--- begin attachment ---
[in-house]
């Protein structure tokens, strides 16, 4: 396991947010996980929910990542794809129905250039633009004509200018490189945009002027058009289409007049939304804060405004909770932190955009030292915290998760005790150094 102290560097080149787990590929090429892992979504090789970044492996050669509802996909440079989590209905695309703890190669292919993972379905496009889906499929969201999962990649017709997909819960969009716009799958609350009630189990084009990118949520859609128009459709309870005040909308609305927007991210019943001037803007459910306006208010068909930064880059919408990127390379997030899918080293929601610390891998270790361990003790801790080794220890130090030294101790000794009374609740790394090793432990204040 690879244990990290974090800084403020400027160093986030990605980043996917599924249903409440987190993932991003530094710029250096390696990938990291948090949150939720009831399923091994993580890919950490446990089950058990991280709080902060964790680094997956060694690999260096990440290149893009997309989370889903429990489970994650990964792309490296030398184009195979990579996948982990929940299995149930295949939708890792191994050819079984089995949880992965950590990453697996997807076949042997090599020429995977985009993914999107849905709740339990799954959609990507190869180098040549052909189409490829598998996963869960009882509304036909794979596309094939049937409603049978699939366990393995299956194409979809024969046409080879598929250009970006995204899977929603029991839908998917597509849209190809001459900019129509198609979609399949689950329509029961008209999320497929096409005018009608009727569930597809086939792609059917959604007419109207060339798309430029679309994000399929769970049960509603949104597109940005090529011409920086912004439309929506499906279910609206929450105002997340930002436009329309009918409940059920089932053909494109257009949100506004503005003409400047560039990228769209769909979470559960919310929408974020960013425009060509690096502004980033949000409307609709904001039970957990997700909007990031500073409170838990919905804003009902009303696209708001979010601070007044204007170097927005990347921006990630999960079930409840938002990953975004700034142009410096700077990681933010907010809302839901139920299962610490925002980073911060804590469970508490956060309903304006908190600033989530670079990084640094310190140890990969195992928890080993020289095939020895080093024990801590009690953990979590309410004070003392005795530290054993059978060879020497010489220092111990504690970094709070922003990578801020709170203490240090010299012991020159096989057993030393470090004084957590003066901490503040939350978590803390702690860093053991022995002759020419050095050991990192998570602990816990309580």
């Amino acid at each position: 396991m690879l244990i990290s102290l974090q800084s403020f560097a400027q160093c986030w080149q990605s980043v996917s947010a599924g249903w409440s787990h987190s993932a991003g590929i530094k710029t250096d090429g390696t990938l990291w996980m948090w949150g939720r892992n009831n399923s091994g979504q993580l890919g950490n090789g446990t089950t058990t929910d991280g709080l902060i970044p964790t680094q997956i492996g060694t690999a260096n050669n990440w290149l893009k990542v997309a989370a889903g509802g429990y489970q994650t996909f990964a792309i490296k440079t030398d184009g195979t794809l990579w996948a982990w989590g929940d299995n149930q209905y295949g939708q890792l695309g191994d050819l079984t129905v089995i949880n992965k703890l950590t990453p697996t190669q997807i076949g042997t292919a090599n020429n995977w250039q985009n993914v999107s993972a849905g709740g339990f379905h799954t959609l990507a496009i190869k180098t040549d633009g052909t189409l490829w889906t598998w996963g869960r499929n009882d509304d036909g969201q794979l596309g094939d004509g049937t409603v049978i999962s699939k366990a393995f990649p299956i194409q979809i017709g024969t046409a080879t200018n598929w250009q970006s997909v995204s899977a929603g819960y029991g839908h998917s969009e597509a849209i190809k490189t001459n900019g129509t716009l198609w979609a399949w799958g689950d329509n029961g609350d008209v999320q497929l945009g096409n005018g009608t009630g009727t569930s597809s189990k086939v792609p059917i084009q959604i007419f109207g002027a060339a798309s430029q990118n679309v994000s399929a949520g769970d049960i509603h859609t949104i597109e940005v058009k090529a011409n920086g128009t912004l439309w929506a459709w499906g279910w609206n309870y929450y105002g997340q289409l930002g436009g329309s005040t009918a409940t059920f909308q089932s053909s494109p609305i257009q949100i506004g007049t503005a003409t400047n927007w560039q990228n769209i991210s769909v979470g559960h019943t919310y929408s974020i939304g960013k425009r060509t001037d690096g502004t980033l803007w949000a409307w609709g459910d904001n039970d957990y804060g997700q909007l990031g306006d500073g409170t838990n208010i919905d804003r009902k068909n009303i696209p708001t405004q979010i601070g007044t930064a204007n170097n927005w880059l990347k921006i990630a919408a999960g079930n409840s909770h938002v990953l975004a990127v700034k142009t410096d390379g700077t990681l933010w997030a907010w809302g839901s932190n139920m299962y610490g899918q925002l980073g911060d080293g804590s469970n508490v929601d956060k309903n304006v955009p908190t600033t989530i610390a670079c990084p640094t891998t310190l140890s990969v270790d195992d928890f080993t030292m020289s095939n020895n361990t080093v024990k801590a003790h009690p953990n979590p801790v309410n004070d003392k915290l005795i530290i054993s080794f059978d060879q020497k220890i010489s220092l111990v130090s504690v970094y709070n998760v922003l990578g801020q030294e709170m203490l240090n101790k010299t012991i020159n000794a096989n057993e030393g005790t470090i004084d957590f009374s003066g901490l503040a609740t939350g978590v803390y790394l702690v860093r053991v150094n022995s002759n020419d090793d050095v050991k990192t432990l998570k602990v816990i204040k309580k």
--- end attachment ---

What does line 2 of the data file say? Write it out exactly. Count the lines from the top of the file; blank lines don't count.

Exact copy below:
């Protein structure tokens, strides 16, 4: 396991947010996980929910990542794809129905250039633009004509200018490189945009002027058009289409007049939304804060405004909770932190955009030292915290998760005790150094 102290560097080149787990590929090429892992979504090789970044492996050669509802996909440079989590209905695309703890190669292919993972379905496009889906499929969201999962990649017709997909819960969009716009799958609350009630189990084009990118949520859609128009459709309870005040909308609305927007991210019943001037803007459910306006208010068909930064880059919408990127390379997030899918080293929601610390891998270790361990003790801790080794220890130090030294101790000794009374609740790394090793432990204040 690879244990990290974090800084403020400027160093986030990605980043996917599924249903409440987190993932991003530094710029250096390696990938990291948090949150939720009831399923091994993580890919950490446990089950058990991280709080902060964790680094997956060694690999260096990440290149893009997309989370889903429990489970994650990964792309490296030398184009195979990579996948982990929940299995149930295949939708890792191994050819079984089995949880992965950590990453697996997807076949042997090599020429995977985009993914999107849905709740339990799954959609990507190869180098040549052909189409490829598998996963869960009882509304036909794979596309094939049937409603049978699939366990393995299956194409979809024969046409080879598929250009970006995204899977929603029991839908998917597509849209190809001459900019129509198609979609399949689950329509029961008209999320497929096409005018009608009727569930597809086939792609059917959604007419109207060339798309430029679309994000399929769970049960509603949104597109940005090529011409920086912004439309929506499906279910609206929450105002997340930002436009329309009918409940059920089932053909494109257009949100506004503005003409400047560039990228769209769909979470559960919310929408974020960013425009060509690096502004980033949000409307609709904001039970957990997700909007990031500073409170838990919905804003009902009303696209708001979010601070007044204007170097927005990347921006990630999960079930409840938002990953975004700034142009410096700077990681933010907010809302839901139920299962610490925002980073911060804590469970508490956060309903304006908190600033989530670079990084640094310190140890990969195992928890080993020289095939020895080093024990801590009690953990979590309410004070003392005795530290054993059978060879020497010489220092111990504690970094709070922003990578801020709170203490240090010299012991020159096989057993030393470090004084957590003066901490503040939350978590803390702690860093053991022995002759020419050095050991990192998570602990816990309580």